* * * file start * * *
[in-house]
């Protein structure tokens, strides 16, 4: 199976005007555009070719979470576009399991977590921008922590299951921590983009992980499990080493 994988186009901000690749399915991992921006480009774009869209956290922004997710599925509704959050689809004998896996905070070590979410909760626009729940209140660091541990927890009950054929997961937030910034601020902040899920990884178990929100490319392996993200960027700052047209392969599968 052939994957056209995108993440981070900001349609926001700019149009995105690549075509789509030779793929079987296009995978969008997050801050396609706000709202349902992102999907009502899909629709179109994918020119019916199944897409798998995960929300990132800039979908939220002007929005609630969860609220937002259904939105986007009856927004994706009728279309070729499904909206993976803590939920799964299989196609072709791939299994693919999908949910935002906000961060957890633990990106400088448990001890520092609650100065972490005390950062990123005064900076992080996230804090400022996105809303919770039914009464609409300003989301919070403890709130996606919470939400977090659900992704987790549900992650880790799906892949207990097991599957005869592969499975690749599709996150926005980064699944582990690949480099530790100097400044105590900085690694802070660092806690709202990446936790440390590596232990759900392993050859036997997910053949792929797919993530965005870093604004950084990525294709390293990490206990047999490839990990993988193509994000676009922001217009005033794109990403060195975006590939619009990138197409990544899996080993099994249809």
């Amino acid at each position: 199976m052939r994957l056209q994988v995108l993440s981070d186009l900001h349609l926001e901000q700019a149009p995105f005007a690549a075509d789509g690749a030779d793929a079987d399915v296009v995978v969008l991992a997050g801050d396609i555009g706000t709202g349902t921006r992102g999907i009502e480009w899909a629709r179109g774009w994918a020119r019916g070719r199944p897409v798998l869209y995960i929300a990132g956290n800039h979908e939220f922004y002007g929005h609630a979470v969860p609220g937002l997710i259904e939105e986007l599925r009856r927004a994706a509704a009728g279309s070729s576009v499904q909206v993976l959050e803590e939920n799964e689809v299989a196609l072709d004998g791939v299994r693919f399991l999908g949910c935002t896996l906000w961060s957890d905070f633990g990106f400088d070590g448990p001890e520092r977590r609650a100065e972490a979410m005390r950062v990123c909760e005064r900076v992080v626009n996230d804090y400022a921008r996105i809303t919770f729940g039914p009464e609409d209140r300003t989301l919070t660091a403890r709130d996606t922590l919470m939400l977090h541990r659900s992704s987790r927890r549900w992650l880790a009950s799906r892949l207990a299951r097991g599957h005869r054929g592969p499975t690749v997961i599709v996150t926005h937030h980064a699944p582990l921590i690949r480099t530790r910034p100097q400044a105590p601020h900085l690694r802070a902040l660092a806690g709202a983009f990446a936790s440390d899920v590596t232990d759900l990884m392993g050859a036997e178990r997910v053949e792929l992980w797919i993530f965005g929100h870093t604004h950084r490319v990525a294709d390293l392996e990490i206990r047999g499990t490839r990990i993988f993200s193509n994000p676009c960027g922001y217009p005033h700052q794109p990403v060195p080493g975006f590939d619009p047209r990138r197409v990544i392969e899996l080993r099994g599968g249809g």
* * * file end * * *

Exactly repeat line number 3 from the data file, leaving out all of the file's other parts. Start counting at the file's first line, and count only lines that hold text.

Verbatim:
């Amino acid at each position: 199976m052939r994957l056209q994988v995108l993440s981070d186009l900001h349609l926001e901000q700019a149009p995105f005007a690549a075509d789509g690749a030779d793929a079987d399915v296009v995978v969008l991992a997050g801050d396609i555009g706000t709202g349902t921006r992102g999907i009502e480009w899909a629709r179109g774009w994918a020119r019916g070719r199944p897409v798998l869209y995960i929300a990132g956290n800039h979908e939220f922004y002007g929005h609630a979470v969860p609220g937002l997710i259904e939105e986007l599925r009856r927004a994706a509704a009728g279309s070729s576009v499904q909206v993976l959050e803590e939920n799964e689809v299989a196609l072709d004998g791939v299994r693919f399991l999908g949910c935002t896996l906000w961060s957890d905070f633990g990106f400088d070590g448990p001890e520092r977590r609650a100065e972490a979410m005390r950062v990123c909760e005064r900076v992080v626009n996230d804090y400022a921008r996105i809303t919770f729940g039914p009464e609409d209140r300003t989301l919070t660091a403890r709130d996606t922590l919470m939400l977090h541990r659900s992704s987790r927890r549900w992650l880790a009950s799906r892949l207990a299951r097991g599957h005869r054929g592969p499975t690749v997961i599709v996150t926005h937030h980064a699944p582990l921590i690949r480099t530790r910034p100097q400044a105590p601020h900085l690694r802070a902040l660092a806690g709202a983009f990446a936790s440390d899920v590596t232990d759900l990884m392993g050859a036997e178990r997910v053949e792929l992980w797919i993530f965005g929100h870093t604004h950084r490319v990525a294709d390293l392996e990490i206990r047999g499990t490839r990990i993988f993200s193509n994000p676009c960027g922001y217009p005033h700052q794109p990403v060195p080493g975006f590939d619009p047209r990138r197409v990544i392969e899996l080993r099994g599968g249809g």